Ma Rainey’s Black Bottom premiered on 18th December 2020 on Netflix. Directed by George C. Wolfe and written by Ruben Santiago-Hudson, the film is based on the 1982 play of the same name by August Wilson. The 94-minutes-long film stars Viola Davis, Chadwick Boseman, Colman Domingo, Glynn Turman, Michael Potts, Jeremy Shamos, and Jonny Coyne alongside other cast members.
“God ain’t never listened to no nigga’s prayers. God takes the nigga’s prayers and throws them in the garbage. God don’t pay nigga’s no mind. In fact, God hates niggas. Hate them with all the fury in his heart. Jesus don’t love you, nigga. Jesus hates your black ass”. – Leeve
Ma Rainey’s Black Bottom is one of those films which symbolically speaks for itself. In 94 minutes, the film gives you a lot to understand and think about. Set on a hot summer’s day in a recording studio in Chicago, 1927, around blues musicians coming together to record a song. On the very surface of it, the film is simply about blues music and their mindset and feeling but underneath, there are important and deeper themes of social injustice against people of colour.
The choice of music genre here is blues which originated back in the 1800s, soon after black people were slowly liberated from slavery but gained prominence in the USA by the 1960s and became one of the most important influences on the development of popular music in the state! Blues here is symbolic of oppression, strength, experience, and culture of African-American folks.
While the short history-lesson might sound off-putting, to understand and study the masterpiece Ma Rainey’s Black Bottom is, it stands necessary. The idea of great migration also comes in place here, a glimpse of which we see in one of the scenes. The film is set in 1927, and a hundred years later, we are still fighting for basic human rights for people of colour and the result seems to be far off.
Through the characters here and their treatment and sometimes from their monologues we come to see that there is no escaping from the oppressors for them no matter where they move. There is always a force with the upper hand on them and it’s as devastating as it sounds.
Known as The Mother of the Blues, Ma Rainey, who is the leading lady here, breaks the stereotypical norms of being a woman or what it is to be “ladylike”. She talks about her desires, she commands respect, and moreover, she knows that society ain’t as cheery as they might act. For a black woman to rise with such power in those times is as great of a deal as it sounds. Ma was known for her vocal abilities, energetic disposition, majestic phrasing, and a “moaning” style of singing and Viola Davis here carries her presence and character with utmost perfection and beauty. Davis’ Ma is wise, strong, and cynical. She knows her worth and the game.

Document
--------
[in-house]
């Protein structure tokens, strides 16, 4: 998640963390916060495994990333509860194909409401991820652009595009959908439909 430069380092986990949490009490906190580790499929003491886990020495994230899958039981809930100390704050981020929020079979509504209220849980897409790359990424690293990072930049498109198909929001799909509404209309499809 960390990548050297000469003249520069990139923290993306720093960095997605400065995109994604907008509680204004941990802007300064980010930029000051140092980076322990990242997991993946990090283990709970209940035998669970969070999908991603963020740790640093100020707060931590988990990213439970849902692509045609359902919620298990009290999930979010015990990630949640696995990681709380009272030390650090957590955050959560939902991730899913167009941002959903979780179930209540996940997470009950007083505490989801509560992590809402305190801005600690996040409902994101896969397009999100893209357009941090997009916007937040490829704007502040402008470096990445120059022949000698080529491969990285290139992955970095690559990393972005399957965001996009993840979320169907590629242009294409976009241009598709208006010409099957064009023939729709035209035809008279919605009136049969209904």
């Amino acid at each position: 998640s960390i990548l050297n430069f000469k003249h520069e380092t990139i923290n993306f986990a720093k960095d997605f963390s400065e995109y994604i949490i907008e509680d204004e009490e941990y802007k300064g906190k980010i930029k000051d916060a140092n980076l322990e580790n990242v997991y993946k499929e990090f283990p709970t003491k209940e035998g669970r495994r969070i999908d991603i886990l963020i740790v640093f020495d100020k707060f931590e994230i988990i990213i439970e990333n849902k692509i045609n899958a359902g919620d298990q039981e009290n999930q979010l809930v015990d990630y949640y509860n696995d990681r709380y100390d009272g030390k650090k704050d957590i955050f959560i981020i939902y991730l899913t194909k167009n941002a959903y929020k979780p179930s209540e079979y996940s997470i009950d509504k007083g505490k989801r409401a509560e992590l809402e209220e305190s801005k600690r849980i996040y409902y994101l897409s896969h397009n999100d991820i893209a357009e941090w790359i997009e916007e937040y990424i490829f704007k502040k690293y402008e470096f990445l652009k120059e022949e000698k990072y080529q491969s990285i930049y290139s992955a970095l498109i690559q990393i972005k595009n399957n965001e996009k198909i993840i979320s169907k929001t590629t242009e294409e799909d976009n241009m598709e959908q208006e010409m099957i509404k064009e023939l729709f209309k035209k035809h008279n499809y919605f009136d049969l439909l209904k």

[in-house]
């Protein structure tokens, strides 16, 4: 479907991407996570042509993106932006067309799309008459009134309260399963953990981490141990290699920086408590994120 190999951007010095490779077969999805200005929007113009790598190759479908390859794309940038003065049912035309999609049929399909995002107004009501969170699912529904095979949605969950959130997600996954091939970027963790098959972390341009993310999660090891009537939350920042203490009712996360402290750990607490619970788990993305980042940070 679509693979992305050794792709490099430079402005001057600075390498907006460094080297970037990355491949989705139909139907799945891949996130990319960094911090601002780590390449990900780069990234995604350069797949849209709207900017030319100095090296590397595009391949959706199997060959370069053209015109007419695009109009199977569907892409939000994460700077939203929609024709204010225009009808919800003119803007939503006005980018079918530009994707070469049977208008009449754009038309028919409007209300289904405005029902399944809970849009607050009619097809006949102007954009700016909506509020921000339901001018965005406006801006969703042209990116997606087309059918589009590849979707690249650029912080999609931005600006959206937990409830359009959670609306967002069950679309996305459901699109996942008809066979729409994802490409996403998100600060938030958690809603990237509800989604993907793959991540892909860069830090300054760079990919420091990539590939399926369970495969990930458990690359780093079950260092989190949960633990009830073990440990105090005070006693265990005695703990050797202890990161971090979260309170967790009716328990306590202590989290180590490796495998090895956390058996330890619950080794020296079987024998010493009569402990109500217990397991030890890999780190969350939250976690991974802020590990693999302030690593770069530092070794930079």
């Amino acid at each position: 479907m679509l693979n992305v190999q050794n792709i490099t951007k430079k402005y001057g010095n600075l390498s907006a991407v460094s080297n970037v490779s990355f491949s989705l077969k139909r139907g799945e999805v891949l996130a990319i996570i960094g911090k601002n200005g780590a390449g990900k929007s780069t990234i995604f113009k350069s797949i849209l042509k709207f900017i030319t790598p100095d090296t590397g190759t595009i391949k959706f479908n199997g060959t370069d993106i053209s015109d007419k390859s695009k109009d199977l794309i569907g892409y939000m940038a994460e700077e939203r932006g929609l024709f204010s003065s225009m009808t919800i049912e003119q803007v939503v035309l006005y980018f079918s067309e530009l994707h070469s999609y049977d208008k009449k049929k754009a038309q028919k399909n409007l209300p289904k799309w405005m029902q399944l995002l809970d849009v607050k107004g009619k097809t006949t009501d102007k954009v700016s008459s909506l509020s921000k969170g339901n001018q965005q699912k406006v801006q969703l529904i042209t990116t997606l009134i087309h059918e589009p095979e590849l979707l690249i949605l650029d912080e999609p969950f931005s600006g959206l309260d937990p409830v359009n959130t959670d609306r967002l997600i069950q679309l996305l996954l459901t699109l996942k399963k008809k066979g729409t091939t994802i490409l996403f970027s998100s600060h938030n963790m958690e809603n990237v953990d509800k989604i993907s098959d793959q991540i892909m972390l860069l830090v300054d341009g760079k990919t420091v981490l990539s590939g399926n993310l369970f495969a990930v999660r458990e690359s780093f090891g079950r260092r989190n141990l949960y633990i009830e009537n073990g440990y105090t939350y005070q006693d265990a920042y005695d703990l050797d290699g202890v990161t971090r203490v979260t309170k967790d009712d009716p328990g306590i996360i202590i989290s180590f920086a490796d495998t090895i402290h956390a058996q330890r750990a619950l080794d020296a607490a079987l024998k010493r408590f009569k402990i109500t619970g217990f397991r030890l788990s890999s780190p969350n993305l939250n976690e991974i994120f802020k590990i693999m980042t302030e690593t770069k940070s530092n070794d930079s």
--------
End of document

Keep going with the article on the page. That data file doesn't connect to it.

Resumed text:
Ma Rainey’s Black Bottom features the finest of cast and screenplay you could imagine and everything about this piece of work fits perfectly. In his final and finest performance, Chadwick Boseman as Leeve is a character that’ll make you sympathize with him. Levee’s quicksilver moods are a result of a traumatic childhood where even God did not stand with him and he was brought pain in the form of white men “I can smile and say yes sir to whoever I please, I got my time coming to me. Y’all just leave Levee alone about the white man.” With dialogues as strong as this and acting that will easily sweep you off your feet, Leeve is a character that stays.
Nothing in Ma Rainey’s Black Bottom is half-baked or loose ended. Director George C. Wolfe assures that the music is not just heard but felt and embraced and brings the passionate sound of African and African culture. The film is short, crisp, and meaningful, and there are no wasted moments here. The film carries its crucial moments throughout but does not drag them to a point where they lose impact and that is commendable.
Stream It or Skip It
STREAM IT! Ma Rainey’s Black Bottom is an impactful film with immense repeat value and promises to not disappoint you for even a minute. Chadwick Boseman’s last film is not just a valuable and hearty tribute but a meaningful and wholesome one too.
Ma Rainey’s Black Bottom is now streaming on Netflix.
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